An impeachment trial of former President Trump will also afford the country a better forum for coming to terms with his despicable incitement of violent rebellion against our constitutional order than will any criminal prosecution he might face. Trump’s reckless remarks to the mob assembled on the Ellipse before their attack on the Capitol may not violate the highly speech protective standards required by the First Amendment for a successful criminal prosecution. But his urging of insurrection against the Constitution and his incessant lies about his election defeat certainly count as high crimes and misdemeanors, sufficient to warrant his permanent disqualification from public office.

Trump’s Senate trial will likely also provide an effective venue for a thorough public vetting of the abject failure of federal and local law enforcement agencies to protect our Congress and our constitutional electoral process from Trump’s mob. The Senate’s ability to subpoena all pertinent witnesses and documents, this time unfettered by obstructive assertions that a sitting President and his aides are immune from investigation, may well enable us to uncover the extent to which that failure was either deliberate, the predictable fruit of the poisonous tree of white racism, or both.

To remove Donald Trump from American political life will not, of course, end the malignant influence of Trumpism over his remaining allies in Congress. At least two of these allies, Senators Hawley and Cruz, may even welcome Trump’s demise. Yale historian Timothy Snyder has observed that their craven leadership of Trump’s January 6 coup attempt on the election can serve their own 2024 Presidential ambitions only if Trump himself is out of the picture.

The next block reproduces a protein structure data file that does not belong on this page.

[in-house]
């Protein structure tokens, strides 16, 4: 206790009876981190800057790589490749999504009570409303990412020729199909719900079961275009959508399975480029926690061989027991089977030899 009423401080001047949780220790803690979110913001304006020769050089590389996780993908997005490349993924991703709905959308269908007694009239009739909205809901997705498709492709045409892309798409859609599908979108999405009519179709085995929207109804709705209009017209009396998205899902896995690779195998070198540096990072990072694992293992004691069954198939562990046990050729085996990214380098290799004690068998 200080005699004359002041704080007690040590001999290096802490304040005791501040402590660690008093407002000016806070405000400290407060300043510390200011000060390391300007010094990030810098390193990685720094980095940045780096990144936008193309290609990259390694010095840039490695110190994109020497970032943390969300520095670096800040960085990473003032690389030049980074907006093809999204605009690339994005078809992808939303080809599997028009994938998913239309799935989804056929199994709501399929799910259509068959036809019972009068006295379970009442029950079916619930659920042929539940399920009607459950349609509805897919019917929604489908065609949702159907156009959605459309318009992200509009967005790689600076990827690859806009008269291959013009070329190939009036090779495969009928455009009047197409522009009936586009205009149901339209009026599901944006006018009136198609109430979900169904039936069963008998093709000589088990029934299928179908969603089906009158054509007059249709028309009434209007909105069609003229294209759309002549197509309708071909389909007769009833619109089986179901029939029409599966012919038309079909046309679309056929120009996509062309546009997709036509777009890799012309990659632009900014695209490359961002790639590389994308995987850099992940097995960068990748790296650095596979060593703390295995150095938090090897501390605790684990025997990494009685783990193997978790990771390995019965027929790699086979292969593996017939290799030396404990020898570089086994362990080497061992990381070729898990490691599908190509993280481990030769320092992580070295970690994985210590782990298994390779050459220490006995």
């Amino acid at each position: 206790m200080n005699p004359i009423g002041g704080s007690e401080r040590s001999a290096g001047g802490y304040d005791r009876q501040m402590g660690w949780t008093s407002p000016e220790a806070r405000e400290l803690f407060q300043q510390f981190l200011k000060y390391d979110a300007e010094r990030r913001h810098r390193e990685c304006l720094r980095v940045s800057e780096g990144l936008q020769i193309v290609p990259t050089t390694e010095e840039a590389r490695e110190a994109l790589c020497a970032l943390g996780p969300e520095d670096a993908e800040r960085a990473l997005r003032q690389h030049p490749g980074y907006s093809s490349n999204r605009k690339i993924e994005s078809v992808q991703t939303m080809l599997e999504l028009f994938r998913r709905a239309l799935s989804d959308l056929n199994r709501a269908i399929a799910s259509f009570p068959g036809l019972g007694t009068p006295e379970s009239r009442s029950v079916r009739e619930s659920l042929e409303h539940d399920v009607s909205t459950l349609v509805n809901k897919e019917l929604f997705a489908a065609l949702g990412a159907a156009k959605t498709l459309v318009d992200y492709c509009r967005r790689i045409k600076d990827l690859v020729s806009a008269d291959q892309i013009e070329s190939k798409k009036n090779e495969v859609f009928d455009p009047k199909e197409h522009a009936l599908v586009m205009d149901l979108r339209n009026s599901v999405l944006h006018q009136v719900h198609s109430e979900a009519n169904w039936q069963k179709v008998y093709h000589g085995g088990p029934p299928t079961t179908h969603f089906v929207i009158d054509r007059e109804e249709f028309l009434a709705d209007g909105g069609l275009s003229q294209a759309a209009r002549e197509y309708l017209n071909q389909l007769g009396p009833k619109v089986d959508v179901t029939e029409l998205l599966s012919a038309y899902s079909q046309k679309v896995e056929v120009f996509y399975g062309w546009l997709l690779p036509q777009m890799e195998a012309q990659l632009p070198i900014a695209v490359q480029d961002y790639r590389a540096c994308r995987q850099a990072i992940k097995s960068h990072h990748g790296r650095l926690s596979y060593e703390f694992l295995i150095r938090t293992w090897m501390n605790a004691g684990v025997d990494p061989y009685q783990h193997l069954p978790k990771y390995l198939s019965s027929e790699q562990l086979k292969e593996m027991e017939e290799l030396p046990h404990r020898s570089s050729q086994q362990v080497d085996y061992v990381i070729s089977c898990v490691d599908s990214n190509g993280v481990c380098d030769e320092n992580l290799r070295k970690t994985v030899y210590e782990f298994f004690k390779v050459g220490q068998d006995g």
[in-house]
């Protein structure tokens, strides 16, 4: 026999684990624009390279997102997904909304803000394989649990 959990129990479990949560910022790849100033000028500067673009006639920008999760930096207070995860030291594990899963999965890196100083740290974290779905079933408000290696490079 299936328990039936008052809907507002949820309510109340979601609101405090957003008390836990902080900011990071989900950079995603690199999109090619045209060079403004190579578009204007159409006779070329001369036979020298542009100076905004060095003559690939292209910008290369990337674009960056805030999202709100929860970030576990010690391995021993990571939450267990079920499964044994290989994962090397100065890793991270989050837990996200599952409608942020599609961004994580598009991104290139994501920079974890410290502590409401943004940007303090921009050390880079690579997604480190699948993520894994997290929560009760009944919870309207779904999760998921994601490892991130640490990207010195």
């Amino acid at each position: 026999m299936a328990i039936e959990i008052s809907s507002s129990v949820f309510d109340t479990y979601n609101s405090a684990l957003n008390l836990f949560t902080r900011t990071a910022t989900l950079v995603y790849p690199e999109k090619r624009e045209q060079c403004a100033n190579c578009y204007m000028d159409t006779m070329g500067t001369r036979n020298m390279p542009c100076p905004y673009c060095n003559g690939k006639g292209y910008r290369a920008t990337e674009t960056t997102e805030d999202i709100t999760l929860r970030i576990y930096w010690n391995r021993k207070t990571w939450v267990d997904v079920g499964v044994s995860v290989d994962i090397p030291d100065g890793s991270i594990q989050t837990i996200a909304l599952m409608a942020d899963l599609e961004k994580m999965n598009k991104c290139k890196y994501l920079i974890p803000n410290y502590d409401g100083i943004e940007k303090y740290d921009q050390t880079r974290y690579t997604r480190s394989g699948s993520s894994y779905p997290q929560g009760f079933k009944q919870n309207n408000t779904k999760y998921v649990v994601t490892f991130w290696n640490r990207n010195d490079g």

But our Constitution can also be deployed to derail Hawley’s and Cruz’ opportunism. The 14th Amendment disqualifies any person from the Senate who, in violation of their oath to support the Constitution, has given aid and comfort to an insurrection against it. And Article I, Sec. 5, allows each House of Congress, upon a concurrence of two thirds, to expel any of its members. Hawley’s and Cruz’ bad faith efforts to overturn the election, especially after the mob desecration of the Capitol, are eminently disqualifying under these standards. And, just as in Trump’s impeachment trial, seventeen Republican senators who are willing to reject their party’s embrace of Trumpism can bring their expulsion within reach.

Ours is a living Constitution. Our history shows that it works only when active citizens insist that it be used to seek justice. The Constitution gives Congress power to disqualify a criminal President from future office through impeachment and to expel members who foment insurrection against constitutional government. Using these tools effectively now will help us preserve the Constitution from being undermined by the January 6 assault against it.


Bruce Miller teaches at Western New England University School of Law in Springfield, MA.


Suggested citation: Bruce Miller, Impeachment and Expulsion: Let’s Save Our Constitution by Using it, JURIST – Academic Commentary, January 15, 2021,